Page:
Germany to reform
immigration laws to
attract skilled workers
6 April 2023
The cabinet has approved a new legislative proposal to reform German immigration rules to help attract skilled labour from overseas.
Like many European countries, Germany is currently facing a shortage of skilled workers. The number of vacant jobs in Germany reached 1.98 million in the last quarter of 2022, the highest level ever recorded. The labour shortages have forced Berlin to reassess its existing immigration policies and establish a plan to fill gaps with suitably qualified workers from outside the European Union (EU).
By overhauling the immigration rules, the government hopes to make it easier for third country nationals to work in Germany. The draft law estimates that it could increase skilled labour migration from non-EU countries by around 60,000 per year, roughly doubling the pre-COVID pandemic figures of 2019.
After the cabinet approved the reforms, Finance Minister Christian Lindner tweeted: “With this, we are laying the foundation for a new start in migration policy. Anyone who can contribute to the country’s economic success as a skilled worker is welcome.”
Now that the draft law has been cleared by the cabinet, it will need to go through both houses of parliament for approval.
Overview of the reforms
The new bill is part of a comprehensive package of reforms which the ruling coalition says will modernise Germany’s immigration, residency and citizenship laws. The country’s existing skilled labour immigration rules were established in March 2020, in the form of the Skilled Immigration Act.
If approved, the reforms will offer foreign workers three pathways to enter Germany:
- The first requires a professional qualification or university degree recognised in Germany, and an employment contract.
- The second requires a minimum of two years’ experience working in a relevant sector, and a degree or vocational training.
- The third is a new “opportunity card” for individuals who do not have a job offer but have the potential to find work in Germany. The opportunity card will follow a points-based system that considers the applicant’s qualifications, German language skills, professional experience, ties to Germany and age.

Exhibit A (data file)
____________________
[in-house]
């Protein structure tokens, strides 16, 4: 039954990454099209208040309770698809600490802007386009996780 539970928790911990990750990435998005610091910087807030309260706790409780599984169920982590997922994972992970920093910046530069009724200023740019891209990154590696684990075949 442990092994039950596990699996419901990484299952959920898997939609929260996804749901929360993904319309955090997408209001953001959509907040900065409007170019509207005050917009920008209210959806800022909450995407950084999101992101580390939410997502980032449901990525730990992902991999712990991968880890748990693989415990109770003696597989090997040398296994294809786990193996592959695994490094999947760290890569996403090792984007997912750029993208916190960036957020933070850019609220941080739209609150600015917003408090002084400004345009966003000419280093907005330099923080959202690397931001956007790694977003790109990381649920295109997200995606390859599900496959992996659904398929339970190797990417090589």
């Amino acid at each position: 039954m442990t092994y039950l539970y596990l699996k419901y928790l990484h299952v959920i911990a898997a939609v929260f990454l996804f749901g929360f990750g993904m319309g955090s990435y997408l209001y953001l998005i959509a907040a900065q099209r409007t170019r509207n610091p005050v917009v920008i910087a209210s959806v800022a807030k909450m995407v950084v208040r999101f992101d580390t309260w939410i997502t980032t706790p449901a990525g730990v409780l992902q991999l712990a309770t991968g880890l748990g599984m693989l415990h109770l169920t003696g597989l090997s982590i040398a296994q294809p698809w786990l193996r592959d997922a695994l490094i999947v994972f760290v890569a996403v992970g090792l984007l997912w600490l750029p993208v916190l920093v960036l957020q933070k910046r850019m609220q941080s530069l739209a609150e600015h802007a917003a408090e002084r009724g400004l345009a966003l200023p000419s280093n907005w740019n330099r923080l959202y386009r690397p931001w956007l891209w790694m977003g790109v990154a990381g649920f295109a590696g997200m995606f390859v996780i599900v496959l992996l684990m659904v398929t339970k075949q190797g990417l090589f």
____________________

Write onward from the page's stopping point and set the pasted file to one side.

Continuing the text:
Qualified job seekers with degrees or vocational certificates will be allowed to stay in the country for one year as they search for employment. While looking for full time employment, they will be permitted to work up to 20 hours per week.
Further reforms to help attract skilled workers include changes to the EU Blue Card to make it more accessible to specialist with a university degree. IT specialists with relevant job experience will also receive EU Blue Cards even if they do not possess a university degree.
Introducing SSW in Germany
As a result of continued growth and development, Smith Stone Walters is delighted to announce that we are expanding our international reach and opening a new operation in Germany.
Our Frankfurt based team will enable us to meet the growing needs of our European clients even more efficiently and locally facilitate all German inbound immigration work with the highest level of service.
SSW has over 30 years’ experience in German immigration. Our new team in Germany upholds the same service standard our clients have become accustomed to at SSW. To find out more about the services we can offer, please call 0208 461 6660 or email email@example.com.
Disclaimer: In accordance with the German law governing legal advice and services (RDG, section 2 subsection 1) our services do not include any legal advice.